March 17, 2010 |
OPRAH IS COMING to Philadelphia. But not to give away cars. The talk-show queen and owner of much of the free world is expected at the end of March for court and could spend two weeks here defending a defamation case linked to a sex-abuse scandal at her South African girls' school. The trial is set to start March 29. Oprah's attorneys say in recent filings that she must attend as a named defendant and has rearranged her TV- production schedule to do so. It also appears likely that she'll testify.
May 2, 1987 |
Police Commissioner Kevin M. Tucker yesterday postponed indefinitely the scheduled May 12 promotions of an estimated 100 police officers because of a continuing legal battle. Tucker notified police over the department's computer network that the promotions were in limbo "in view of the fact that the Commonwealth Court has failed to render a final decision in the Bonner case. " Lt. James Bonner is one of seven police lieutenants seeking to retain that rank after being promoted from sergeant.
March 30, 1988 |
An associate of former Philadelphia Common Pleas Court Judge Kenneth S. Harris was convicted yesterday by a federal court jury of extorting $500 in 1986 from a defendant in a drug case that was assigned to Harris. The maximum sentence that the defendant, Thomas Henshaw, 56, of the 3600 block of North 11th Street, could receive is 20 years in prison and a fine of $250,000. U.S. District Judge Louis C. Bechtle scheduled sentencing for May 17. Henshaw, who was convicted on the single count of extortion after the jury deliberated for about two hours yesterday and Monday, is the fifth person convicted as a result of a federal and local investigation of case-fixing in Harris' courtroom during 1986.
February 9, 2000 |
Clay Caldwell, 36, killed his 40-year-old former girlfriend to keep her from testifying against him at a pending assault trial, said the prosecutor, Assistant District Attorney Terri Domsky said Caldwell broke into Cheryl Goldsby's Lawndale home and beat and stabbed her to death on Jan. 12. Caldwell's trial for assaulting Goldsby was scheduled for later this month. Domsky said that after the brutal murder, Caldwell, of Bailey Street near Montgomery Avenue, stole pictures depicting the bruises on Goldsby's face from the beating he allegedly inflicted on her last Oct. 28. Homicide Detective Raleigh Witcher said Goldsby's wallet, personal papers and car were also stolen.
September 15, 1988 |
Patsy and Gerard Tinnelly were so sure their demoliton company had won a multimillion-dollar contract to dismantle an outmoded power station in 1985 that they stopped taking on new work. The job did not go to the Tinnellys' company, however, even though it was the low bidder. Instead, Northern Ireland Electric, a state-run utility, mysteriously awarded the lucrative contract to a shaky Scottish company that soon went bankrupt. Bigotry on the part of Protestant-dominated unions at the power station was to blame, say the brothers, who are Catholic.
June 23, 2010
THANKS TO Christine Flowers for her brilliant June 18 column on the Boy Scouts. I've been working with the scouts for years, and it's truly an incredible program for boys. If people could only see from the inside out - the learning and building of such great citizens that takes place - they would have a totally different view. Jerry Rafter, Wallingford Why doesn't the city simply sell the property to the Boy Scouts? Everybody would win. The city wins by making money on the sale and collecting property taxes in future years.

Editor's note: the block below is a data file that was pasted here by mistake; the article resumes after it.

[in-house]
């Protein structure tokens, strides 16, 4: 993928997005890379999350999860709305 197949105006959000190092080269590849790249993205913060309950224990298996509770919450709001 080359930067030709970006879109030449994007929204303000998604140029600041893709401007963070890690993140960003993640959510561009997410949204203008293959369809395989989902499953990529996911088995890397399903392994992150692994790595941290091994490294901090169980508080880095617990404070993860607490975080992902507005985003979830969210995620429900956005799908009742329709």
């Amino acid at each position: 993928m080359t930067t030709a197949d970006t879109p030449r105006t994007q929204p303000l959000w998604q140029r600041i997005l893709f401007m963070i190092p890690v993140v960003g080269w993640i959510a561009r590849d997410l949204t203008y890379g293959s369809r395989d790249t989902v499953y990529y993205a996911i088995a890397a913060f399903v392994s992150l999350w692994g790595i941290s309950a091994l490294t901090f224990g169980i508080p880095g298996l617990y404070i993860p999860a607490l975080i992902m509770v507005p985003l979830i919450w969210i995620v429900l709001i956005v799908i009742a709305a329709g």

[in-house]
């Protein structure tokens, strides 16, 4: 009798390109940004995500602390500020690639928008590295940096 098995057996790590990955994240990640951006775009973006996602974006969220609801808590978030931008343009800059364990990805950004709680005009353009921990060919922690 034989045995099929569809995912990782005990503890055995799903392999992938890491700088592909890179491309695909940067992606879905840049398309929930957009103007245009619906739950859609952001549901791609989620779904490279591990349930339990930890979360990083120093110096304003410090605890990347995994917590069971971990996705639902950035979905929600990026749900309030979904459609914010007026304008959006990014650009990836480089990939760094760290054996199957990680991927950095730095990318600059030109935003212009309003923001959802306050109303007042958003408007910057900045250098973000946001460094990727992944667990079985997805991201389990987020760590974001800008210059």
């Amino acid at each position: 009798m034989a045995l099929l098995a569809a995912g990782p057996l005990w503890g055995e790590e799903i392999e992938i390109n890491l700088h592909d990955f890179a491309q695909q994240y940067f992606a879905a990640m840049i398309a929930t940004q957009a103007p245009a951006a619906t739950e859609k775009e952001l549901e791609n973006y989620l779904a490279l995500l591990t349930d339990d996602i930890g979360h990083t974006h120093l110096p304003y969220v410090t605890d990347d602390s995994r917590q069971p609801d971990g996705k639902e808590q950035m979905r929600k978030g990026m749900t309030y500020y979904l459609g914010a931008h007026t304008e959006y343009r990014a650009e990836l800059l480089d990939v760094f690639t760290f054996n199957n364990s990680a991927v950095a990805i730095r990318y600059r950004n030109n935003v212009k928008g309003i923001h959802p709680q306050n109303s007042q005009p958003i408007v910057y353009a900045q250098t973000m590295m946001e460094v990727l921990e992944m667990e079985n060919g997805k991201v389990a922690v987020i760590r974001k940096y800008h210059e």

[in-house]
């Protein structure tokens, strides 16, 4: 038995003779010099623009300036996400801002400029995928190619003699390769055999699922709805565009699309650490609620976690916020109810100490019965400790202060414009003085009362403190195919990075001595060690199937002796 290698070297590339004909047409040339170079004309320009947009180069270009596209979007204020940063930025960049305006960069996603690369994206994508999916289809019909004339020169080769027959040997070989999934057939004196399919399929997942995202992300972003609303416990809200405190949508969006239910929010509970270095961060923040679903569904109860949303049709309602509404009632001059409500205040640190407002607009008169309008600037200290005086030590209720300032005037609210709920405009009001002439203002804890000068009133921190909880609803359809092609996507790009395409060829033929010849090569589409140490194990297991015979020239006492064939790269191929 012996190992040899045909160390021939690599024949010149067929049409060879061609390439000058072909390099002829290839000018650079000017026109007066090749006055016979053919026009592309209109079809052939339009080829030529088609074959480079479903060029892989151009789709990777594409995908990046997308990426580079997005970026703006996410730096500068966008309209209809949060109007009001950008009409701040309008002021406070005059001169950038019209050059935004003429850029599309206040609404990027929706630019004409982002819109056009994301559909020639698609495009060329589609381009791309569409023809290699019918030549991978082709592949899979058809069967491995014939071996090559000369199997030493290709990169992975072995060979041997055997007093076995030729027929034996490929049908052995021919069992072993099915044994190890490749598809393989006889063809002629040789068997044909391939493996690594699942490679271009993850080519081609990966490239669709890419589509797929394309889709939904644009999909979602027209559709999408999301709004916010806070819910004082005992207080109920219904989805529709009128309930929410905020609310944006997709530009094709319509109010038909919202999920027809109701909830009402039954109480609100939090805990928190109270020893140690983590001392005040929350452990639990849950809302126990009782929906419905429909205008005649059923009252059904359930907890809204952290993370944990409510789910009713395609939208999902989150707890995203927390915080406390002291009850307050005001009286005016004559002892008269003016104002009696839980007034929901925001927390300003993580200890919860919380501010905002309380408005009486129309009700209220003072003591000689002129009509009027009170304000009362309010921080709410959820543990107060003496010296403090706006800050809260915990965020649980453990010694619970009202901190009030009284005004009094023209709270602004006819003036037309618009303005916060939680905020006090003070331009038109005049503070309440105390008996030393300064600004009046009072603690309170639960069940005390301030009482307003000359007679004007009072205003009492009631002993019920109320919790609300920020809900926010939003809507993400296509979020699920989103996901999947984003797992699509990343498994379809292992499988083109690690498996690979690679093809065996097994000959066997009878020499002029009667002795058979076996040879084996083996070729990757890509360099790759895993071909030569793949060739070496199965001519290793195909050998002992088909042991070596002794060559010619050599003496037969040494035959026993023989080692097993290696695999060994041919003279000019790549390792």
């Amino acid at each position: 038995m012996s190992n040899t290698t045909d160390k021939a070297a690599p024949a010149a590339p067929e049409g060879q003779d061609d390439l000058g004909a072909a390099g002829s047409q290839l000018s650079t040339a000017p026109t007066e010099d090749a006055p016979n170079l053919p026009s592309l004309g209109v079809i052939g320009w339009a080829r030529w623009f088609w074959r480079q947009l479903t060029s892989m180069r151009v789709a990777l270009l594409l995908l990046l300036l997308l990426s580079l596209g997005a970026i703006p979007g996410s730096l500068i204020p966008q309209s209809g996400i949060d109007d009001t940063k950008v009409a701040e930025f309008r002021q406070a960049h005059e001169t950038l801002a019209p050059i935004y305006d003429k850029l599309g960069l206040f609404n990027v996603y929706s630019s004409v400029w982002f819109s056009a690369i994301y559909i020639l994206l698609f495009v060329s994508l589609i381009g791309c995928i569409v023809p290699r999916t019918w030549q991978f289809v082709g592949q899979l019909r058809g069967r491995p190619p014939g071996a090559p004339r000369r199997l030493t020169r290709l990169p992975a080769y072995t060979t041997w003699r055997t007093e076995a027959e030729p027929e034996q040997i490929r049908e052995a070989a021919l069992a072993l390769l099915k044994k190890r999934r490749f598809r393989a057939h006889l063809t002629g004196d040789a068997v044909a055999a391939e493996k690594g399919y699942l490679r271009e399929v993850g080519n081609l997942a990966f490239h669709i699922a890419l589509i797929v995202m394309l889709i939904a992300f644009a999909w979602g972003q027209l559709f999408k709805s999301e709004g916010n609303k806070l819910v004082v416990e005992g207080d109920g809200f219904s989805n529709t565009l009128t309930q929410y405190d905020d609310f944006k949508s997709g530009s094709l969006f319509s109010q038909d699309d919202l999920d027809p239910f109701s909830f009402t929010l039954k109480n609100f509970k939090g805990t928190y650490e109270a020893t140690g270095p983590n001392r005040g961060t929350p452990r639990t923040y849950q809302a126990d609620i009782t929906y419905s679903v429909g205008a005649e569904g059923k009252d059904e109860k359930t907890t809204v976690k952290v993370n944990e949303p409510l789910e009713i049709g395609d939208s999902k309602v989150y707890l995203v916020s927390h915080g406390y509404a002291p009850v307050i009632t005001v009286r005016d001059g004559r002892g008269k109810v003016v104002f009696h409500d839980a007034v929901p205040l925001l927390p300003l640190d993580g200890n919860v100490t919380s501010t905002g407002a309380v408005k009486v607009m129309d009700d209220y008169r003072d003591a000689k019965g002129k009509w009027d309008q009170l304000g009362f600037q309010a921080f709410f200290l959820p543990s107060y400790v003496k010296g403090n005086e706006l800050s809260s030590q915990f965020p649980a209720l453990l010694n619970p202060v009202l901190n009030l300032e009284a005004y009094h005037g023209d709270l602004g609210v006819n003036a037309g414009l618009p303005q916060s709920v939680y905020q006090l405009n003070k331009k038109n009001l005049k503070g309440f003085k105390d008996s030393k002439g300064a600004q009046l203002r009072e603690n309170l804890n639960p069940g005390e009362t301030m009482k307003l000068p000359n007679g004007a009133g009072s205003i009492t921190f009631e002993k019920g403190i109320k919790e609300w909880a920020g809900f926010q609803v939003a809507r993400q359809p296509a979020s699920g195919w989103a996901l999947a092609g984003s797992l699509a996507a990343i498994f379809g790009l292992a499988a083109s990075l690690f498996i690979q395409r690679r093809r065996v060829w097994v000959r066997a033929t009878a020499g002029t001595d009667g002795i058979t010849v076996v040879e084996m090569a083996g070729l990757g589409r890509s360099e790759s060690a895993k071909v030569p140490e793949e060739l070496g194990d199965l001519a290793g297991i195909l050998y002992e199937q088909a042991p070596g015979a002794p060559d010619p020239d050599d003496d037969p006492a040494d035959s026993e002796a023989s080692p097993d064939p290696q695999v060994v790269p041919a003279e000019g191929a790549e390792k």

May 13, 2011 |
A patent case decided in federal court Thursday spoke as much to the shifting sands of corporate alignment as it did about the arcane issues of infringement on the formula for the muscle relaxant Amrix. The case began in 2008 and pitted two groups of companies. One group included Teva Pharmaceuticals Inc., which as major operations in North Wales. The other side included Cephalon Inc., which has its headquarters in Frazer. Last month, Teva bought Cephalon. Teva's group came out ahead with U.S. District Judge Sue Robinson in Wilmington.
March 9, 2001 |
Last week, the New Jersey Supreme Court heard oral arguments in a case that will determine what happens to seven frozen embryos remaining from a marriage that ended in divorce. It is a case that joins two of the worst aspects of American culture - the collapse of marriage and an idolatrous obsession with technology - with the greatest affliction of our political life: turning over decisions on crucial moral issues to unelected judges. In 1992, J.B. and M.B (their identities have not been disclosed in the case)
March 3, 2002 |
You have to do a little looking to find the Ten Commandments. They hang on an outside wall of the Chester County Courthouse in West Chester, on a worn bronze plaque 6 feet high. A fixture since 1920, when a church group put it there, the plaque has gotten scant attention from passersby, perhaps because it is set among bronzed signs also bearing commandments: "No Smoking" and "No Skateboarding. " But a 72-year-old atheist named Sally Flynn noticed it. Last summer, she summoned the American Civil Liberties Union to sue the county on her behalf to remove the plaque.
June 21, 1999 |
Virtua-Memorial Hospital Burlington County, which twice failed to win township approval for a $17 million expansion, will return to the Zoning Board with plans. Virtua-Memorial officials had appealed to the Law Division of state Superior Court in Mount Holly after township officials in April rejected the expansion for a second time. The hospital said construction of a three-story intensive-care unit was up against time constraints, prompting the court appeal last month. But because of promising settlement discussions with township representatives, the court case is on hold.